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Today's Stichomancy for Mohandas Gandhi

The first excerpt represents the past or something you must release, and is drawn from The Chouans by Honore de Balzac:

"Pooh!" said Merle, "we must do one of two things: either trust ourselves in this barrack with perfect confidence, or else not enter it at all."

"Come, let's go in," replied Gerard.

The soldiers, released at the word of command, hastened to stack their muskets in conical sheaves, and to form a sort of line before the litter of straw, in the middle of which was the promised barrel of cider. They then divided into groups, to whom two peasants began to distribute butter and rye-bread. The marquis appeared in the portico to welcome the officers and take them to the salon. As Gerard went up the steps he looked at both ends of the portico, where some venerable


The Chouans
The second excerpt represents the present or the deciding factor of the moment, and is drawn from Edingburgh Picturesque Notes by Robert Louis Stevenson:

scale the Castle Rock from West Princes Street Gardens, and lay a triumphal hand against the rampart itself, was to taste a high order of romantic pleasure. And there are other sights and exploits which crowd back upon my mind under a very strong illumination of remembered pleasure. But the effect of not one of them all will compare with the discoverer's joy, and the sense of old Time and his slow changes on the face of this earth, with which I explored such corners as Cannonmills or Water Lane, or the nugget of cottages at Broughton Market. They were more rural than the open country, and gave a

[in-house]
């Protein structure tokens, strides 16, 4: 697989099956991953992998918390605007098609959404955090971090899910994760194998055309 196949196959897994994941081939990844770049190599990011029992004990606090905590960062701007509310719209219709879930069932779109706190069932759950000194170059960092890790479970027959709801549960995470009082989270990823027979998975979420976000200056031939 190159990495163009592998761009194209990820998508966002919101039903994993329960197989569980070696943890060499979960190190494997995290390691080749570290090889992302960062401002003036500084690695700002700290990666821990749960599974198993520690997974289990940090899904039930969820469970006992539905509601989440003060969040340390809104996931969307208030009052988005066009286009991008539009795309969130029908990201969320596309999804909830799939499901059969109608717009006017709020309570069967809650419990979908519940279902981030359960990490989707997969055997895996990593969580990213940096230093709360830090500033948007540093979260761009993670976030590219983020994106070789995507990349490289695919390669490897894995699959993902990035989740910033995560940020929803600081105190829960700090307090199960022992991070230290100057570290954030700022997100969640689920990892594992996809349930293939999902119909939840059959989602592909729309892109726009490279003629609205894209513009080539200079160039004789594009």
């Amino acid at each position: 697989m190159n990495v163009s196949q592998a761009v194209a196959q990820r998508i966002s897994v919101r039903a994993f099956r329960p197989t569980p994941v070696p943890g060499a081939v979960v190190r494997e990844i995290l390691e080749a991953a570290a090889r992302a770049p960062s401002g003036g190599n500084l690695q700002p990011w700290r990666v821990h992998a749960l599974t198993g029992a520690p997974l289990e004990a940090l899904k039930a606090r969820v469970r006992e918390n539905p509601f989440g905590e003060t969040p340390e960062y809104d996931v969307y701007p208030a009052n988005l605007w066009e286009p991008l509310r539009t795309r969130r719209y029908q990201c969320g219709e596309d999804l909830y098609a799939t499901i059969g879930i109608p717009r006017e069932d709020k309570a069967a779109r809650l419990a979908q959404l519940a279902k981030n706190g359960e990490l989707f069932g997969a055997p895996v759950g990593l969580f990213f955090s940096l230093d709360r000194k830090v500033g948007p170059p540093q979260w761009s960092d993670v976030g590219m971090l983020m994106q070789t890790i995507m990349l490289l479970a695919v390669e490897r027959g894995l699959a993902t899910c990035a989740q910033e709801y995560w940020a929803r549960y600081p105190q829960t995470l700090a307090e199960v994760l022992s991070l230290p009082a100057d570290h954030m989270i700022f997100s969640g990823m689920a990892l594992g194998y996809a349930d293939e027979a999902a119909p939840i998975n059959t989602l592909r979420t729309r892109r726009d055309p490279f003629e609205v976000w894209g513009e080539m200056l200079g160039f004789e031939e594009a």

The third excerpt represents the future or something you must embrace, and is drawn from The Narrative of the Life of Frederick Douglass: An American Slave by Frederick Douglass:

singularly erroneous. I had very strangely supposed, while in slavery, that few of the comforts, and scarcely any of the luxuries, of life were enjoyed at the north, compared with what were enjoyed by the slaveholders of the south. I probably came to this conclusion from the fact that northern people owned no slaves. I supposed that they were about upon a level with the non-slaveholding population of the south. I knew ~they~ were exceedingly poor, and I had been accustomed to regard their poverty as the nec- essary consequence of their being non-slaveholders.


The Narrative of the Life of Frederick Douglass: An American Slave